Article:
Debbie Wasserman Schultz to visit border for review of Donald Trump’s ‘Remain in Mexico’ policy
Debbie Wasserman Schultz seeks federal intervention in Florida's unemployment website fiasco.

House Democrats have begun a formal investigation of the policy,

U.S. Rep. Debbie Wasserman Schultz is set to be part of a Congressional delegation that will visit the U.S.-Mexico border to review the effects of President Donald Trump‘s “Remain in Mexico” policy.

That policy requires individuals seeking asylum to stay in Mexico while waiting for court hearings to determine the strength of their asylum claim.

Previously, many of those migrants were permitted to stay in the United States, only to be returned to their home country if their asylum claim was found wanting.

But with several surges at the border in recent years, the Trump administration argues the shift in policy is necessary to secure the nation’s southern border.

Critics of the move — including many Democratic lawmakers such as Wasserman Schultz — argue those asylum-seekers are being forced to stay in dangerous areas of Mexico where they are not properly protected.

Those criticisms have led House Democrats to begin a formal investigation of the policy, even going so far as to claim it may be illegal.

Now, a delegation led by Democratic U.S. Rep. Filemon Vela of Texas will travel to the border to witness the conditions for themselves.

Wasserman Schultz released a statement Thursday noting she will be part of that group.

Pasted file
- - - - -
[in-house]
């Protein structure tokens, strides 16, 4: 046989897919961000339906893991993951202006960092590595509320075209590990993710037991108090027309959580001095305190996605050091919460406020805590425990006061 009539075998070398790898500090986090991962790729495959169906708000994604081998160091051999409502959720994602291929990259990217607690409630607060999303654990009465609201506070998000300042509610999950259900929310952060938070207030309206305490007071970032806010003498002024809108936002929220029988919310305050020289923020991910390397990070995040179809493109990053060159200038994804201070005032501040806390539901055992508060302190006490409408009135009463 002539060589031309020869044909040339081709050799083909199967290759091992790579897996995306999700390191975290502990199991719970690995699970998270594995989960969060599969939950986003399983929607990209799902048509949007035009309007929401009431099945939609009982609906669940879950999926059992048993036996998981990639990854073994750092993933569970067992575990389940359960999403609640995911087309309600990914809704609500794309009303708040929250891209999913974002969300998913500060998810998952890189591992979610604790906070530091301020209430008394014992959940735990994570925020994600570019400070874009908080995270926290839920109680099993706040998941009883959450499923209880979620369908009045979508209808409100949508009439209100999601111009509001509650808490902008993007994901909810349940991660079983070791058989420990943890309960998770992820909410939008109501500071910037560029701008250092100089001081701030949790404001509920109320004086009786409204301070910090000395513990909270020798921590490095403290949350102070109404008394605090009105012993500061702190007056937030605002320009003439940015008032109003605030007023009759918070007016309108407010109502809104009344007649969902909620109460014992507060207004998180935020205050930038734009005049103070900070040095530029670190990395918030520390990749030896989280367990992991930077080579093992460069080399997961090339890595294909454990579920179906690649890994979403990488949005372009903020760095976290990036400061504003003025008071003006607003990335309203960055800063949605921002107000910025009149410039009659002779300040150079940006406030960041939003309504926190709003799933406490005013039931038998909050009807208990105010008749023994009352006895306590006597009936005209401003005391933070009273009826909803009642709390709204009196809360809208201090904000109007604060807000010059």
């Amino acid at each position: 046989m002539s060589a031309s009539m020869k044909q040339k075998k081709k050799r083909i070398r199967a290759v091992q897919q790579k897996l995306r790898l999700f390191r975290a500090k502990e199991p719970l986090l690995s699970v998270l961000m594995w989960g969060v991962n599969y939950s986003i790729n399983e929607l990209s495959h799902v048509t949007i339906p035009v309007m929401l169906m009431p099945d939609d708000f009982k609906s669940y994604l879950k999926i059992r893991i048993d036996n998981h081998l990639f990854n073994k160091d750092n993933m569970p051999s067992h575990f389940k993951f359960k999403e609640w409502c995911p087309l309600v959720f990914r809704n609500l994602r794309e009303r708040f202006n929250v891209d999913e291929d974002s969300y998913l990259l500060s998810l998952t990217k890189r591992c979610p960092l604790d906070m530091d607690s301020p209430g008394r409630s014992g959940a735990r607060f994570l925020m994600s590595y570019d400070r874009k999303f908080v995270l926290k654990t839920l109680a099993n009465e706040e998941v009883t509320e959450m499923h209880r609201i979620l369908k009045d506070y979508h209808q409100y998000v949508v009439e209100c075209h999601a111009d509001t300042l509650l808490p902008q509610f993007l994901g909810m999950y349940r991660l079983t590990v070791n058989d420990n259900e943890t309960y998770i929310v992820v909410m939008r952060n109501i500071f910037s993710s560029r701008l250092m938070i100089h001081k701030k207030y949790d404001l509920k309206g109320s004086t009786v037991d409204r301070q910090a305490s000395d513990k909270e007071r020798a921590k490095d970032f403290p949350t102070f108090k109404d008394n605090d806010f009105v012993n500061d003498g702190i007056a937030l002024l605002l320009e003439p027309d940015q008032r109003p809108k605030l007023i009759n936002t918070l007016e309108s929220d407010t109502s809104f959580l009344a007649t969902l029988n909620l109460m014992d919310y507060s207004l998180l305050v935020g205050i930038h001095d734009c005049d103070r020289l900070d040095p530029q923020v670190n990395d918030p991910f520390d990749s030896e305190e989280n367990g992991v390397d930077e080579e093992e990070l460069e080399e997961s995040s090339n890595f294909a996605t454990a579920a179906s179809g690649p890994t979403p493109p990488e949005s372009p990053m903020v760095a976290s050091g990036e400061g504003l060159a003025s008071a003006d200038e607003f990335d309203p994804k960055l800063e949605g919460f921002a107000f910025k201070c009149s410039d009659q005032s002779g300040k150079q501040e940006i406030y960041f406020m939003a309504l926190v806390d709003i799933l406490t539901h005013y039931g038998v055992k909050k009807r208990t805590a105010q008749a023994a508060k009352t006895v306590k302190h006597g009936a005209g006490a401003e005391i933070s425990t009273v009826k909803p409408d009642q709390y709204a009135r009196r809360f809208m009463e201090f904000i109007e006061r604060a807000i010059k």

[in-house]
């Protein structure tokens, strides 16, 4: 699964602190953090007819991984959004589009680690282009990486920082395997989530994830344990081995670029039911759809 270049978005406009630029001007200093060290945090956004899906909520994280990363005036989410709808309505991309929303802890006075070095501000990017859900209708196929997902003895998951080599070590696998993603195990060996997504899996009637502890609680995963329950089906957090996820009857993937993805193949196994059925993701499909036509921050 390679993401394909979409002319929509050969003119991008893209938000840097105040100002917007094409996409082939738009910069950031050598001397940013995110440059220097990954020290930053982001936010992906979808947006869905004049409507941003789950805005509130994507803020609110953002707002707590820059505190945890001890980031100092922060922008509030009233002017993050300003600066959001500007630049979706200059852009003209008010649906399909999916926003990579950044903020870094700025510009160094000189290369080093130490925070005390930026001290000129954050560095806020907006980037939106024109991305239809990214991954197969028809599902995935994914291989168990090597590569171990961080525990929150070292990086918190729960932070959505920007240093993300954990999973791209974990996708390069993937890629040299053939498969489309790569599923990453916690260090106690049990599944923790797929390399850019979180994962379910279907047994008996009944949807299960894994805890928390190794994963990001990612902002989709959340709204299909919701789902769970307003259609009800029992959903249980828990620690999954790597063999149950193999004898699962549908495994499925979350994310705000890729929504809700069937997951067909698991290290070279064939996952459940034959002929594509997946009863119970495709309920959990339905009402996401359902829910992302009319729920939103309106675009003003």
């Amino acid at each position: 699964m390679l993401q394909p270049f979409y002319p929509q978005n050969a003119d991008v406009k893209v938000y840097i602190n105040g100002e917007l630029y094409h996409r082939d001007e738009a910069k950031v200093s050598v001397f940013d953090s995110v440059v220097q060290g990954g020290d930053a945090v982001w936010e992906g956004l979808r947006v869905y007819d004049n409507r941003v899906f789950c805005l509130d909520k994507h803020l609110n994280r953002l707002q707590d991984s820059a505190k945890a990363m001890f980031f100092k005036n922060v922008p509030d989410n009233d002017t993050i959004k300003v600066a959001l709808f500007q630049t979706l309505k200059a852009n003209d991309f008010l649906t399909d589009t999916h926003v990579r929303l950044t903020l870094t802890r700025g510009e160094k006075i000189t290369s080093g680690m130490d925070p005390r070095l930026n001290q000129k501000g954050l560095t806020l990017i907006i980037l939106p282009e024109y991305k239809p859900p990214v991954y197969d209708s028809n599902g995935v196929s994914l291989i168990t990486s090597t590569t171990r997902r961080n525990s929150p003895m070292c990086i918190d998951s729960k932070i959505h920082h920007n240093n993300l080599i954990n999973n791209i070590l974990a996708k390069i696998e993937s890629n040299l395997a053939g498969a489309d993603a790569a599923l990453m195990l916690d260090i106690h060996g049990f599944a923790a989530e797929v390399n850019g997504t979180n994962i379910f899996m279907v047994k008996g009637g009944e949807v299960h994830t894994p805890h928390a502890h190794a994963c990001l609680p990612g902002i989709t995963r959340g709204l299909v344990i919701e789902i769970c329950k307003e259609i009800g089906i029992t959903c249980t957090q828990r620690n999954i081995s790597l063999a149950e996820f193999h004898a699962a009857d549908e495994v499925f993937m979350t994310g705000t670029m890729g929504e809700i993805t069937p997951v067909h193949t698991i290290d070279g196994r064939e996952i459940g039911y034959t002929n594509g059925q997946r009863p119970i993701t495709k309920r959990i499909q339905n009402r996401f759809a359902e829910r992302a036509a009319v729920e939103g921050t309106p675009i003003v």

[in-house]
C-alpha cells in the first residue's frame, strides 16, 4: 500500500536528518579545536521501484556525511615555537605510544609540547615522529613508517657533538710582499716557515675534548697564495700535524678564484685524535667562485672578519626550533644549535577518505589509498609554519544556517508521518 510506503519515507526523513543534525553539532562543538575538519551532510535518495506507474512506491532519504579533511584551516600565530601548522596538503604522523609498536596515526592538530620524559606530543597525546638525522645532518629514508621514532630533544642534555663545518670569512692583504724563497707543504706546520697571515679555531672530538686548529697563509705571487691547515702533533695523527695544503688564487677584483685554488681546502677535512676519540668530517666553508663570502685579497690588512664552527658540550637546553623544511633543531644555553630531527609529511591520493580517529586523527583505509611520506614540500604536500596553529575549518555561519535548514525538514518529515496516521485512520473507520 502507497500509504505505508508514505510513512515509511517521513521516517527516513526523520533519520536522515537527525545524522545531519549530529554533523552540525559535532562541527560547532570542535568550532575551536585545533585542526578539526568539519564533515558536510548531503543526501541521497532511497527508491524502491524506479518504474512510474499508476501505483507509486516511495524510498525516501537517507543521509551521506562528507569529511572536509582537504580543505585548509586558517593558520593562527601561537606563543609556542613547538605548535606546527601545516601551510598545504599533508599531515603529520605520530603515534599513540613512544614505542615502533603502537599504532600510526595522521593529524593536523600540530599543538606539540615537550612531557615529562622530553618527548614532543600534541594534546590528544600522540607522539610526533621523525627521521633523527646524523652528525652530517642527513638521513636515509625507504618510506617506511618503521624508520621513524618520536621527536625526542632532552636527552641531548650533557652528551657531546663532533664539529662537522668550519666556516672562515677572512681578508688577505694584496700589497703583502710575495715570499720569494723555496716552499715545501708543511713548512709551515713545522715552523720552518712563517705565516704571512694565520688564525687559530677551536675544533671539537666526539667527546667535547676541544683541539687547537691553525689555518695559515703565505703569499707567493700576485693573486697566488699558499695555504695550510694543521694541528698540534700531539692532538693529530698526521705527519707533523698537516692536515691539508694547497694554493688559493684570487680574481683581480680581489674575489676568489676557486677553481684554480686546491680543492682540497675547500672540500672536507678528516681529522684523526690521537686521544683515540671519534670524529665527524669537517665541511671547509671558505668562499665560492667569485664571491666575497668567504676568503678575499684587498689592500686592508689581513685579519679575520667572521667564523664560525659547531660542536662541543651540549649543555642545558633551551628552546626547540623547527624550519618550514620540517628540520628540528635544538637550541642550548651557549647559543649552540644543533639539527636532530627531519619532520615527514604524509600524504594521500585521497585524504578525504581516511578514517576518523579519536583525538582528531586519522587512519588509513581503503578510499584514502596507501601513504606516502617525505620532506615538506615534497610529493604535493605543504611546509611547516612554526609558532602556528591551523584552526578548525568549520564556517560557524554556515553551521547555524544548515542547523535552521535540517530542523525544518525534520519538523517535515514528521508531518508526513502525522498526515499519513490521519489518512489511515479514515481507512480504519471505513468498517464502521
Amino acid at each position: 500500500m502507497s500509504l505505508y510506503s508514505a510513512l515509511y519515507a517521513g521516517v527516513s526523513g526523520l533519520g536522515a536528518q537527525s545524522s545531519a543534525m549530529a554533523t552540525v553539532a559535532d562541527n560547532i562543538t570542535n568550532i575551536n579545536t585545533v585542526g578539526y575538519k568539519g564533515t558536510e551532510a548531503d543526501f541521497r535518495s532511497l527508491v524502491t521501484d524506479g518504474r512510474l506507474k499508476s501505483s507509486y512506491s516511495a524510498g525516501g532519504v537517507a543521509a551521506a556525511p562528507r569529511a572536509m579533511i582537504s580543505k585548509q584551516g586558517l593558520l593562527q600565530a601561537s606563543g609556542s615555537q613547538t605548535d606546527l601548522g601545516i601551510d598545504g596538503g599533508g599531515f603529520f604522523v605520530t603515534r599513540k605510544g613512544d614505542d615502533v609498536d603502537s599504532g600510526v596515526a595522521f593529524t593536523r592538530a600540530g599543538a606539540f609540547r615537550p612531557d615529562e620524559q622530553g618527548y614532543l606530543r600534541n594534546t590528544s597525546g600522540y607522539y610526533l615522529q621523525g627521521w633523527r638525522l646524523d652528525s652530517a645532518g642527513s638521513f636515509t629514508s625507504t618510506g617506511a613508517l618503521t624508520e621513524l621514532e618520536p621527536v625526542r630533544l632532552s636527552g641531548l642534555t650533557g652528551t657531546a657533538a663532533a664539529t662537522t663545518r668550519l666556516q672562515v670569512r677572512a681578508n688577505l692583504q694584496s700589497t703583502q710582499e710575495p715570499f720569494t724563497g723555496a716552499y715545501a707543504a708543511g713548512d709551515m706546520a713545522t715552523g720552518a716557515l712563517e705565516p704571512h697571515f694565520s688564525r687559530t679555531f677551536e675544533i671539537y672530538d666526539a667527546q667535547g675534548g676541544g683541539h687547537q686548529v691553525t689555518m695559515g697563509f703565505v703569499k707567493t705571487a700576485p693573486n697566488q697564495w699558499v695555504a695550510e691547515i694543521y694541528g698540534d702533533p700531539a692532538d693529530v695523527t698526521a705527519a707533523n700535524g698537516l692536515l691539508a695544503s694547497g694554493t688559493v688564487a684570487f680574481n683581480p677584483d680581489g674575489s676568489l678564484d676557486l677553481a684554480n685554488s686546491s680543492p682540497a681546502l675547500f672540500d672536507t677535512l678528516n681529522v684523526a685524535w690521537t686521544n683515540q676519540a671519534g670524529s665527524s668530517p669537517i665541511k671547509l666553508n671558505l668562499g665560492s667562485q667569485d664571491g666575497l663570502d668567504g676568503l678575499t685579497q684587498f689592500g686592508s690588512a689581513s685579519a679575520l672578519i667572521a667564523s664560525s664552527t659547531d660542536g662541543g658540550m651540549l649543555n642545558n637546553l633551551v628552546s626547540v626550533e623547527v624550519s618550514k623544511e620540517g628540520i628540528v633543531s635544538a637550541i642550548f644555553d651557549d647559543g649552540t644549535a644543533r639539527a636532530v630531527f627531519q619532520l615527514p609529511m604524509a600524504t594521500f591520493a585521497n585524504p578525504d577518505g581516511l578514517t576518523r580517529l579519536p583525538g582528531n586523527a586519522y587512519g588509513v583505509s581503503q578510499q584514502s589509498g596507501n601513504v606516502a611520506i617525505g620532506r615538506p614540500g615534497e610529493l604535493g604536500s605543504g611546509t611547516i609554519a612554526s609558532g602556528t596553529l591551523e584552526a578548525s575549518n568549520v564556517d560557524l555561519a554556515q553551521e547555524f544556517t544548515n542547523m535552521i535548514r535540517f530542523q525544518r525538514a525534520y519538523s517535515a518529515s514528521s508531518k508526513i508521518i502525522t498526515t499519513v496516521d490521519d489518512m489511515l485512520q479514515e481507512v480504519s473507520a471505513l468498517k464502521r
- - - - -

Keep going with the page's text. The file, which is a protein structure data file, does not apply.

“This Administration has carried out truly cruel, inhumane immigration policies, and I need to see up close how these vulnerable asylum-seeking families are being treated in the name of American taxpayers,” Wasserman Schultz said.

“We are not living up to our obligations to properly consider asylum claims. Our nation can and must do better.”

The delegation will travel to Brownsville, Texas, and Matamoros, Mexico as part of the policy review.

Asylum-seeking migrants are not only told to remain in Mexico prior to reaching the U.S.-Mexico border. Reports have detailed that some 57,000 migrants who crossed into the United States have been returned to Mexico under the policy.

Prior to the program, U.S. officials had dealt with a surge of migrants, leading to overcrowding at some detention facilities. That led to reports detailing a lack of hygiene, food and mental health treatment at some of those facilities.

Democrats maintained those numbers were also inflated by the Trump administration’s hard-line immigration stance which aimed to ramp up detention of those violating the country’s immigration laws.

Ryan Nicol

Ryan Nicol covers news out of South Florida for Florida Politics. Ryan is a native Floridian who attended undergrad at Nova Southeastern University before moving on to law school at Florida State. After graduating with a law degree he moved into the news industry, working in TV News as a writer and producer, along with some freelance writing work. If you'd like to contact him, send an email to [email protected].


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